More Information: http://j.mp/fontcure
There are hundreds of thousands of fonts available and grows every year. It gets difficult to choose types so we many times just rely on the ones we always use.
Methods for Typography:
How vs. Why, practical execution in addition to theory and rationale.
Arranging the Furniture
Does the furniture fit who it’s for? – don’t put chairy in a modern room
Does the arrangement make sense? – don’t just throw a bunch of pillows in the room
Is there room to get around?
Choose a good typeface:
Good meaning high-quality and proper. Proper for the format, for the content, for the reader. You can set the tone with the word “party” and let the font tell you want type of party it’s going to be. Typopedia
Don’t use too many:
It’s a juggling act. The fewer typefaces one uses the less likely they are to drop the balls. Use faces in the right order – certain typefaces work in body and certain ones work larger.
Have a clear hierarchy:
Make more important things bigger, and less important things smaller. You’re already doing this in markup (H1, H2, H3, etc.).
If in doubt, read it:
Excellent type comes form empathy for the reader. Huffington Post doesn’t pass the read test. It is very hard to read a full article.
How to Evaluate the Quality of a Font
Are there too many choices? Not all fonts are created equal.
Does the font have a minimum character set?
Is it all uppercase? Does it include all punctuation?
Does the font have extended Latin or non-Latin?
Will you need to do anything internationally to support other languages? Find a family that includes all of it.
Does the font have siblings and cousins?
Make sure you’ve got italics and bold in your font. Do you also need condensed or something else?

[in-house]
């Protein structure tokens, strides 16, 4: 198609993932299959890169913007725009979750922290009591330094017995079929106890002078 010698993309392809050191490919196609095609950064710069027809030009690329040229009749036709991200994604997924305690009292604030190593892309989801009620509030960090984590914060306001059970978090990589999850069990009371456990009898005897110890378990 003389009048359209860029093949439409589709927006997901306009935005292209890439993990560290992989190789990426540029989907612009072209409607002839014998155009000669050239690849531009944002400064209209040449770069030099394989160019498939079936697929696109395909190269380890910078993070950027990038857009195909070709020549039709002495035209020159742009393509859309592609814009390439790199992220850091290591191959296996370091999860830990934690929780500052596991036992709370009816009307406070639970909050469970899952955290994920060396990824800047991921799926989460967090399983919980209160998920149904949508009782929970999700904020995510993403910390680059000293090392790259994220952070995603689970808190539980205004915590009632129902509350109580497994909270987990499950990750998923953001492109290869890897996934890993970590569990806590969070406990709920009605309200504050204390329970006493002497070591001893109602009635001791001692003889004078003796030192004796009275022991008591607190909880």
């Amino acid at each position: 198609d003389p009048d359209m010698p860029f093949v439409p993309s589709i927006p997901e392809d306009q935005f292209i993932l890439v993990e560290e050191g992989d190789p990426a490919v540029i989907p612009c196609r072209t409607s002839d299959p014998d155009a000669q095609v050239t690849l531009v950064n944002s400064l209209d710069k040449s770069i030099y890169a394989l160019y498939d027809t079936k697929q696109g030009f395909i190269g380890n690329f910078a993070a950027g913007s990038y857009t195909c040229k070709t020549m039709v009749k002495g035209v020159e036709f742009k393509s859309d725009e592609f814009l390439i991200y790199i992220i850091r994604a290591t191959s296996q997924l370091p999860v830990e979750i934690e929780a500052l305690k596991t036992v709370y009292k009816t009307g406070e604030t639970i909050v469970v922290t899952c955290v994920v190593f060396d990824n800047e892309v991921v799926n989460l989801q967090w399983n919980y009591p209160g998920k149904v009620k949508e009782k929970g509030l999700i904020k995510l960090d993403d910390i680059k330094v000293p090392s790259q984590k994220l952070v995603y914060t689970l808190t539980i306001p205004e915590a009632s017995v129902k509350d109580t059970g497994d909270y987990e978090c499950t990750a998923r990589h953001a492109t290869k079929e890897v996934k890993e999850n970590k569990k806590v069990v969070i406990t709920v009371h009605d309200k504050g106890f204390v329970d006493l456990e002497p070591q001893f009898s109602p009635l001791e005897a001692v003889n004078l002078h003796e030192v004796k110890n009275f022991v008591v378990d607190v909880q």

Is the font well-spaced?
Don’t confuse tracking with kerning. Even well-spaced fonts need some kerning. Look for letters that depend on kerning.
Does the font look good across browsers and platforms?
Look at as many applications of the font as possible. Make sure the fonts are well-hinted.
What makes a good text face?
Pretty much all the web is text. You want people to actually read your content, and connect with it.
When we read:
Take a chunk of text and block out the bottom of it, it’s still legible. If you block the top, it becomes hard to read. Most of the font information is in the top. Find a text face that is easily discernable.
- Bauer Bodoni
- Myriad Condensed
Look for good x-height.
Look for definition in the letter forms (Verdana). Look at #1 Capitol I and lower-case L (1Il).
Don’t hinder reading in any way if you can help it.
Look for workhorse typefaces that can stand up. Bodini looks good large and shrinks down to nothing when small. Meta looks good large and small. When you have a flexible typeface you can use fewer faces.
Get dirty – take a bunch of text from a project and just see what it feels like to read. See how things look at size.
It looks good in interface design. It looks good really big. Calvetica calendar lists it as a feature. It’s a versatile font, but not in branding.
Too many people use Helvetica for branding. It doesn’t set you apart. Try and do something different to make yourself stand out. 15 of the top 20 retailers use Helvetica in their campaigns.
There are other fonts that are different (newer). You don’t always have to stick to the tried and true.
Times New Roman
Alternate: Le Monde (more modern for newspapers and better for screen.
Has very inconsistent width and weight (letter A)
It has inconsistent widths and weights
Alternate: FF Dagny – has a cleaner design, less formal
Alternate: Museo Sans
It’s been the serif for the web forever – it was designed for the screen.
Alternate: BentonModernRE – less contrast, a bit wider
Alternate: FF Meta Serif – more contemporary serif, more condensed
Alternate: Minion – bets neutral typeface, like you’d see in a book
Great font for wayfinding – used in London airport and many many others.
Questions & Tools
- Readability Bookmarklet is a handy tool to put sites into a different style.
Elements of Typographic Style
Thinking with Type
Detailed in Typography
Stop Stealing Sheep and Find Out how Type Works